By Santiago Pineda Metz
And so they days pass by, and here we are almost finishing our magical work. Fear not, I did not misuse the word “magical”, and fear not my dear reader, I will explain a bit more about this.
Our work on board RV Polarstern during PS96 was done using a gear that is known as Multi-Boxcorer , but it’s original name is Mehrfachgreifer, MG for short. However, the real name of this little monster is “Magic Gear”. Built in the late 1980’s the MG is a coring machine made out of steel, it counts with 9 small boxes where the sample ends up, and a camera can be mounted to its frame to take underwater pictures of the sea floor. If you’re still wondering about the “little monster” part, the MG wins this title thanks to the area it can sample (around 2.3 m2) and the weight it has (around 1.7 tons when fully assembled).
During PS96 we took the MG with us to continue the collection of benthic samples that started two years ago during the PS82 expedition at the Filchner region. In total we deployed the MG 11 times, but it only got 10 samples out of those. But fear not, this wear is a lot more effective than it seems, although it struggles with sandy floors, since the sand seeps through the small opening in between the box and the shovel that close it. Another enemy of this gear are solid bottoms, since the steel is not stronger than these floors (trust me, we tried it, and smashed the MG a bit…).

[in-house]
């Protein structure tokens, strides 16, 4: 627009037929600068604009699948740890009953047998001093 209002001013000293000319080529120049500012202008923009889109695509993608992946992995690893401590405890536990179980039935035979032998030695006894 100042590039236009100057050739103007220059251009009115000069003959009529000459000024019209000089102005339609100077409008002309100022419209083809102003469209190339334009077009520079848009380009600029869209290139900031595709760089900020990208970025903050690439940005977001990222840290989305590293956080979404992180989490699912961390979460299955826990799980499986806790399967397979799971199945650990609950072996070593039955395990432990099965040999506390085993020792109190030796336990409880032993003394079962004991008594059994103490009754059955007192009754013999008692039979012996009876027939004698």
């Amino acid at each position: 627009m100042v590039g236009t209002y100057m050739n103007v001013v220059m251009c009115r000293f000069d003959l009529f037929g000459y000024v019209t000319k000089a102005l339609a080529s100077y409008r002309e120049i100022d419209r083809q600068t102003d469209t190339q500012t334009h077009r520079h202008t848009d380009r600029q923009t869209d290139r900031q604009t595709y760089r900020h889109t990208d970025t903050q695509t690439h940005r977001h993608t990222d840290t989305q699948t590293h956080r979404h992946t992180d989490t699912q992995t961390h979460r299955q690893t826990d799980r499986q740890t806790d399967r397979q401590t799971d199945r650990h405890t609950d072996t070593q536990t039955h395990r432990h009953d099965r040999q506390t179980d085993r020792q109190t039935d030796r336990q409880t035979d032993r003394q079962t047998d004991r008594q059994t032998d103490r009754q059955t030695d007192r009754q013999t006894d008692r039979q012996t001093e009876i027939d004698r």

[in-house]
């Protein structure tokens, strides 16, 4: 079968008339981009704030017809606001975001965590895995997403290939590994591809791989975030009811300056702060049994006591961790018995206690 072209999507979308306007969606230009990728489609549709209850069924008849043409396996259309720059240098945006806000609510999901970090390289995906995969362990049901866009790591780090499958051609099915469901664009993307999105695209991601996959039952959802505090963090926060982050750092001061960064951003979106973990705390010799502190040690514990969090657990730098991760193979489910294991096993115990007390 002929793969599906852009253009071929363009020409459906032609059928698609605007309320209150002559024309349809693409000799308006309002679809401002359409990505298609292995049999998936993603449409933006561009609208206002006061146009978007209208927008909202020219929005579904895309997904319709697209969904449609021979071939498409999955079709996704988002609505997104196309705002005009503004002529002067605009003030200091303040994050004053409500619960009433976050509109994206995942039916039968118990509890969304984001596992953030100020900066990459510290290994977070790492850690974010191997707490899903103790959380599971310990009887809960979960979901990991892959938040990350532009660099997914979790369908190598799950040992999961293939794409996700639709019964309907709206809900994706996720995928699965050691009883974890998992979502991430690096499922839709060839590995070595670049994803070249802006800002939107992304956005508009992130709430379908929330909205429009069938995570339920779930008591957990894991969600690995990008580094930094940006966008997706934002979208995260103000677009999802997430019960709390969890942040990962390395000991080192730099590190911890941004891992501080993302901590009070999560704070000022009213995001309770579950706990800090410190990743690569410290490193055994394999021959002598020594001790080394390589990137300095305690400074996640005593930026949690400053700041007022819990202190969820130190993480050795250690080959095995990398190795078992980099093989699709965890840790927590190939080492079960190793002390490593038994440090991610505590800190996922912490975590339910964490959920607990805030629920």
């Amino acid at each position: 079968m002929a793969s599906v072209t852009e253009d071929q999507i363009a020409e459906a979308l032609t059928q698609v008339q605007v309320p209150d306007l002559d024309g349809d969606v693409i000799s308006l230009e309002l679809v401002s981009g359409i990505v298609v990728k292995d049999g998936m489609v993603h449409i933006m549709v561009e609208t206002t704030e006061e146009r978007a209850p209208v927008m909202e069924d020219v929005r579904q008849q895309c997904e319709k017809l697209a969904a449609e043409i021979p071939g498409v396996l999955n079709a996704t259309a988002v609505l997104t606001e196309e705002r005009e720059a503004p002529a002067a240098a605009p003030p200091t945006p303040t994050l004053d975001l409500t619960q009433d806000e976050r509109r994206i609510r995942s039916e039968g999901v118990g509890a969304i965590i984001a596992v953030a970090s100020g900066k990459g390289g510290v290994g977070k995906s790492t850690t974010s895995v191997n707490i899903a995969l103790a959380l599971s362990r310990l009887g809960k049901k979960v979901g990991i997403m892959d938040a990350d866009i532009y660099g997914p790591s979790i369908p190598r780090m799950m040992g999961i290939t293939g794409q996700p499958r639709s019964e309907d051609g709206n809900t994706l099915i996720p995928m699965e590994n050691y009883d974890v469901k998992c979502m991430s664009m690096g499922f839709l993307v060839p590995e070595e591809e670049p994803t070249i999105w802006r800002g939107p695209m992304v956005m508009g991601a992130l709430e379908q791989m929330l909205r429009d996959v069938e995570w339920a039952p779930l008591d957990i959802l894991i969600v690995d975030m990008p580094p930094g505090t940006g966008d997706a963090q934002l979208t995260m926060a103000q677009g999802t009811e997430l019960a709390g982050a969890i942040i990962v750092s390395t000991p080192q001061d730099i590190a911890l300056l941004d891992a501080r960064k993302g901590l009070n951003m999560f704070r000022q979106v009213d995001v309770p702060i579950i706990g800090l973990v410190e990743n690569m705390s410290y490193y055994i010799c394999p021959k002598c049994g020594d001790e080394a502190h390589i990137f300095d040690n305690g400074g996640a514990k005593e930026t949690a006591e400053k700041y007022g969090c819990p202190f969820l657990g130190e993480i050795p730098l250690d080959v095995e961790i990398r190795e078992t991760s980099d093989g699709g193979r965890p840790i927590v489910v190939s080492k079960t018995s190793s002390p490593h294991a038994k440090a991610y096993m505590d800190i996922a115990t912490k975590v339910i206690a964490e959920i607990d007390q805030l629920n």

On each of the successful deployments, the MG team sat on deck and sieved the mud that was in each of the boxes. This work usually takes 1 hour or a bit more. For each of the cores we have a small 5L barrel, where we put what we sieved on deck. Later on we fix the samples in formaldehyde with borax, and we store it in a cage pallet until Polarstern arrives back in Bremerhaven in Germany. Once back in the lab, we sort out the samples and identify the organisms that are there. With this first work we can then calculate the abundance and biomass of each of the benthic groups, data we use to later on describe the distribution patterns of these groups.
So far we have no hard data, since we haven’t returned to Bremerhaven (makes sense, doesn’t it); hence, I would like to apologise to any person that was expecting a bit more data out of this small text. With that, I think I’m almost done with my description of the magic work we did during PS96. The thing I’m forgetting is to mention that for working with the gear, you need a good team, and since I have one, I prefer to pluralize everything; also to use this last line to thank Cheps, Dieter, Emi, Enrique and Nils for the help.
Now yes, done, check check. Hope you liked it!*
Un abrazo grande